Lymphedema news

Cautious (but big!) Hope

Some good news for breast cancer patients with secondary lymphedema:

On March 6th – Lymphedema Awareness Day – researchers presented investigational pre-clinical data on the first potential pharmacologic agent used in combination with surgery for the treatment of breast cancer associated lymphedema (source). In layman’s terms, this team of researchers have gathered data that shows lymph node transplant surgery could potentially maybe someday be a real thing, thanks to a vascular endothelial growth factor C (VEGF-C) called Lymfactin.

How would it work?

The therapy with Lymfactin involves a surgical operation where a lymph node flap is harvested from the patient’s lower abdominal wall and injected with Lymfactin, which leads to the transient presence of the adenovirus containing the VEGF-C gene. The lymph node is then transferred to the axillary region.

When the growth factor VEGF-C was injected into tissues of mice and later pigs, there was growth of new lymphatic vessels and restoration of lymphatic architecture. When combined with lymph node transfer, the administration of VEGF-C yielded an 80% improvement in mice with lymphedema. Researchers are developing a treatment that would enable a higher transfer success. Plans to start a phase I/II study in breast cancer patients are set for as early as next year (!).

Wendy Chaite, the founder of LRF, was quoted in the article as saying this treatment is “very promising,” and cites the current lack of any advanced treatments for lymphedema as making this research “all the more important for those who suffer from this condition.”

The implications of this study are huge. Currently, the only treatment options for lymphedema focus on minimizing swelling, controlling pain, and preventing infection. We’ve got wrappings, massages, compression.. nothing to cure or alleviate lymphedema, only maintain it. This condition is way too common to be ignored as much as it is. Let’s all hope that research continues to develop in this positive direction!

What do you think about this news? If it were to become an accessible and reliable treatment, would you do it?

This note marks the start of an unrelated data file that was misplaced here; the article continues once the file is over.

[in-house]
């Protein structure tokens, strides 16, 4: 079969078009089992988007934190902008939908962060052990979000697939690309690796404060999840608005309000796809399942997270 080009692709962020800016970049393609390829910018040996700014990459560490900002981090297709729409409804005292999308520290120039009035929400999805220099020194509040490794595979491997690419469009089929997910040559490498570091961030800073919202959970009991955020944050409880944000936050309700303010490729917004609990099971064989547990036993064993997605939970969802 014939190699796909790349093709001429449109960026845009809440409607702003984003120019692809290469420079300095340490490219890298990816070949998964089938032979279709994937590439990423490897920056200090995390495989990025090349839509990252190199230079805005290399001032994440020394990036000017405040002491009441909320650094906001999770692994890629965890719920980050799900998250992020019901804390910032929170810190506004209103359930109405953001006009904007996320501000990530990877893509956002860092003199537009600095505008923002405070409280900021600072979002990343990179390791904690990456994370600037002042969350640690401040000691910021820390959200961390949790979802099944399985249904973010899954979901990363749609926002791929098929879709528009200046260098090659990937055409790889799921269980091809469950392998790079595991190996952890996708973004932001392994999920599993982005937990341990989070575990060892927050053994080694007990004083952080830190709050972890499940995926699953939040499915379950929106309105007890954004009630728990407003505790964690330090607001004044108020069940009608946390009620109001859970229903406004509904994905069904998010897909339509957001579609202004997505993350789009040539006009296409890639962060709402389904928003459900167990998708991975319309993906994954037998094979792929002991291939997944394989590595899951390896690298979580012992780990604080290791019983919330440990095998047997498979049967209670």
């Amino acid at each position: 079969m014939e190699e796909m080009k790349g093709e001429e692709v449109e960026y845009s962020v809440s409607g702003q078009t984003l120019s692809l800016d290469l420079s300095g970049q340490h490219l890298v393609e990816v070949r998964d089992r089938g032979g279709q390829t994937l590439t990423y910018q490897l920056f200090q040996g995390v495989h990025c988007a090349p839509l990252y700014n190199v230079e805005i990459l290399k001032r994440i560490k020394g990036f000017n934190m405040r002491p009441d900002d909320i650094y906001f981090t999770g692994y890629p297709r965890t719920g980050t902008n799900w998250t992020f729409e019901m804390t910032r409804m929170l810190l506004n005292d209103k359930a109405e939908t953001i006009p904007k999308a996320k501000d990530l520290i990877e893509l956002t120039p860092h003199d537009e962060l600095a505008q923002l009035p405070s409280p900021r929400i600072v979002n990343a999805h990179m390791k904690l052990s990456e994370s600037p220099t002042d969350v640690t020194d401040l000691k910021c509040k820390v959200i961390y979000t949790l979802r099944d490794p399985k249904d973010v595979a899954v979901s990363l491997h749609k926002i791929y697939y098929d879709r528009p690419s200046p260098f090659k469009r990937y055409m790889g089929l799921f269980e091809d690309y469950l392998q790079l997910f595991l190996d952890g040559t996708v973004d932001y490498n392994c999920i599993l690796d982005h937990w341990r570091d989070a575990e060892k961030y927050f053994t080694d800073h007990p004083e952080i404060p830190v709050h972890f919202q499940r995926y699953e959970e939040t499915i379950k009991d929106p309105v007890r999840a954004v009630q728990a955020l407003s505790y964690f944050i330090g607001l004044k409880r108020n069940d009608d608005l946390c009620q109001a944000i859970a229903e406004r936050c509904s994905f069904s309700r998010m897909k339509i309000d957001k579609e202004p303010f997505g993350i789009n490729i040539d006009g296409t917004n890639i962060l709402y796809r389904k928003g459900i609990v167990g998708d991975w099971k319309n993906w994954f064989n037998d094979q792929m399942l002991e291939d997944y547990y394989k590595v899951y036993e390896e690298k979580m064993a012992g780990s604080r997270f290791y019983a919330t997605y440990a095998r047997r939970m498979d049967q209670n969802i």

The source for the information in this post came from a press release on MarketWatch.
For more information about Lymfactin, visit the Laurantis Pharma website.

9 comments on “Cautious (but big!) Hope

  1. Jackie Lehr

    Sounds like there might be some risk associated with the surgery itself. All I can think of is, Ugh, more surgery. I’d think seriously about doing it, though. Freedom from diligent lymphedema maintenance is pretty enticing.

    • I know, it’d be a big risk (especially as it’s more or less unknown territory) but it’s so very, very tempting.

      It seems directed to breast cancer patients with secondary lymphedema, but I wonder if it applies to the rest of us, too.. I’m really looking forward to further news about this!

  2. Any improvement in terms of medical procedures that benefits Breast Cancer patients is a huge plus, especially considering that some Breast Cancer patients (or patients of other Cancers) are susceptible to contracting Secondary Lymphedema and aren’t made aware of Lymphedema. I can’t imagine how devasting it would be to beat Cancer and then get Lymphedema (a chronic, debilitating condition).

    • I know! It’s an awful prospect. I really hope this procedure pans out into something that could help all of us.

  3. This sounds exciting to me. I don’t have lmphedema in my arm, I have it in my left leg. I would be willing to try this, if available for the lower extremity. Hope is closer after 14 years…

  4. Karen Ford

    I would be first in line for this treatment. I need to grow 35 new lymph nodes under my right arm. Success would be amazing!

  5. I have primary LE in both legs… and I am really considering to have this done…

  6. Particularly very good report it is truly critically. We???ve been awaiting for this data.

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